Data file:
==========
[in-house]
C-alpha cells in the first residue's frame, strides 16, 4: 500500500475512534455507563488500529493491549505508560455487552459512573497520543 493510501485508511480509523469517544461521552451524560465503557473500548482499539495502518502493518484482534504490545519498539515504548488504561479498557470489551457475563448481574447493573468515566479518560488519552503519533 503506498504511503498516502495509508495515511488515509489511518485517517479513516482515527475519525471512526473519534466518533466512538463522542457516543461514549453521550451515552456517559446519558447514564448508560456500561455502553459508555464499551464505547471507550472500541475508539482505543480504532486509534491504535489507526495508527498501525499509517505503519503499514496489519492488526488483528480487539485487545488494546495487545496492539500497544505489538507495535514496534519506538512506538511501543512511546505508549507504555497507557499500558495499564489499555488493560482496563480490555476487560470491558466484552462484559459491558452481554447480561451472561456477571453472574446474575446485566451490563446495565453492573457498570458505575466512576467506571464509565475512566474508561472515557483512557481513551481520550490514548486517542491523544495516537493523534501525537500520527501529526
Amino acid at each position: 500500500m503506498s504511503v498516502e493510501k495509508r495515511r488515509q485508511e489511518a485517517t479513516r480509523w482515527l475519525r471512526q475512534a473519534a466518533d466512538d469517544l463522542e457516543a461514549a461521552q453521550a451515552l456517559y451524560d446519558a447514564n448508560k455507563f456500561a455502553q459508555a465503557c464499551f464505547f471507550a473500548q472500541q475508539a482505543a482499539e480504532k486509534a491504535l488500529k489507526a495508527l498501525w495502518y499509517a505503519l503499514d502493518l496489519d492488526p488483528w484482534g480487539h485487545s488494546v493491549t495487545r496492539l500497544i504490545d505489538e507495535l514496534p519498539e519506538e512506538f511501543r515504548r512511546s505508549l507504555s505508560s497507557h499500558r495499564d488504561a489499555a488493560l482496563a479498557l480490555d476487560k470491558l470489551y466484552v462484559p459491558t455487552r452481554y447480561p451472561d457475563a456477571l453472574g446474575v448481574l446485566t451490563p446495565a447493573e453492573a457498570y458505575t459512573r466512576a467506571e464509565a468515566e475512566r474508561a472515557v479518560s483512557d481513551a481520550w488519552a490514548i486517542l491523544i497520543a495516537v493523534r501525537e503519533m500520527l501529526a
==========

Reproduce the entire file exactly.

[in-house]
C-alpha cells in the first residue's frame, strides 16, 4: 500500500475512534455507563488500529493491549505508560455487552459512573497520543 493510501485508511480509523469517544461521552451524560465503557473500548482499539495502518502493518484482534504490545519498539515504548488504561479498557470489551457475563448481574447493573468515566479518560488519552503519533 503506498504511503498516502495509508495515511488515509489511518485517517479513516482515527475519525471512526473519534466518533466512538463522542457516543461514549453521550451515552456517559446519558447514564448508560456500561455502553459508555464499551464505547471507550472500541475508539482505543480504532486509534491504535489507526495508527498501525499509517505503519503499514496489519492488526488483528480487539485487545488494546495487545496492539500497544505489538507495535514496534519506538512506538511501543512511546505508549507504555497507557499500558495499564489499555488493560482496563480490555476487560470491558466484552462484559459491558452481554447480561451472561456477571453472574446474575446485566451490563446495565453492573457498570458505575466512576467506571464509565475512566474508561472515557483512557481513551481520550490514548486517542491523544495516537493523534501525537500520527501529526
Amino acid at each position: 500500500m503506498s504511503v498516502e493510501k495509508r495515511r488515509q485508511e489511518a485517517t479513516r480509523w482515527l475519525r471512526q475512534a473519534a466518533d466512538d469517544l463522542e457516543a461514549a461521552q453521550a451515552l456517559y451524560d446519558a447514564n448508560k455507563f456500561a455502553q459508555a465503557c464499551f464505547f471507550a473500548q472500541q475508539a482505543a482499539e480504532k486509534a491504535l488500529k489507526a495508527l498501525w495502518y499509517a505503519l503499514d502493518l496489519d492488526p488483528w484482534g480487539h485487545s488494546v493491549t495487545r496492539l500497544i504490545d505489538e507495535l514496534p519498539e519506538e512506538f511501543r515504548r512511546s505508549l507504555s505508560s497507557h499500558r495499564d488504561a489499555a488493560l482496563a479498557l480490555d476487560k470491558l470489551y466484552v462484559p459491558t455487552r452481554y447480561p451472561d457475563a456477571l453472574g446474575v448481574l446485566t451490563p446495565a447493573e453492573a457498570y458505575t459512573r466512576a467506571e464509565a468515566e475512566r474508561a472515557v479518560s483512557d481513551a481520550w488519552a490514548i486517542l491523544i497520543a495516537v493523534r501525537e503519533m500520527l501529526a